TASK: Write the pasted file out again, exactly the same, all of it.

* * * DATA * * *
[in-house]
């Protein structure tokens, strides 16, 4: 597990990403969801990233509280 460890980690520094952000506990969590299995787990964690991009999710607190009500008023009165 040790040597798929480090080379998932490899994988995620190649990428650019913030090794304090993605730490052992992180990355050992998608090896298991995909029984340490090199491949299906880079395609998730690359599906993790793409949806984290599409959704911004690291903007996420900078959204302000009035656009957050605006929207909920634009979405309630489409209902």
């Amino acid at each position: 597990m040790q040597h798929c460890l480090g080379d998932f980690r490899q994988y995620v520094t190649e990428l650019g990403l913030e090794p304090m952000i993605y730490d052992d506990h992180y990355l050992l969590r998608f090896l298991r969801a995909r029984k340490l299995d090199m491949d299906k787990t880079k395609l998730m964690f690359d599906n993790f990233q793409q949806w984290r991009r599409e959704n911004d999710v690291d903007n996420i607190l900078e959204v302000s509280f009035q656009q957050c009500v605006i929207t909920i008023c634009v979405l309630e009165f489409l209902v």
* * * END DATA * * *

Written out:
[in-house]
């Protein structure tokens, strides 16, 4: 597990990403969801990233509280 460890980690520094952000506990969590299995787990964690991009999710607190009500008023009165 040790040597798929480090080379998932490899994988995620190649990428650019913030090794304090993605730490052992992180990355050992998608090896298991995909029984340490090199491949299906880079395609998730690359599906993790793409949806984290599409959704911004690291903007996420900078959204302000009035656009957050605006929207909920634009979405309630489409209902």
């Amino acid at each position: 597990m040790q040597h798929c460890l480090g080379d998932f980690r490899q994988y995620v520094t190649e990428l650019g990403l913030e090794p304090m952000i993605y730490d052992d506990h992180y990355l050992l969590r998608f090896l298991r969801a995909r029984k340490l299995d090199m491949d299906k787990t880079k395609l998730m964690f690359d599906n993790f990233q793409q949806w984290r991009r599409e959704n911004d999710v690291d903007n996420i607190l900078e959204v302000s509280f009035q656009q957050c009500v605006i929207t909920i008023c634009v979405l309630e009165f489409l209902v």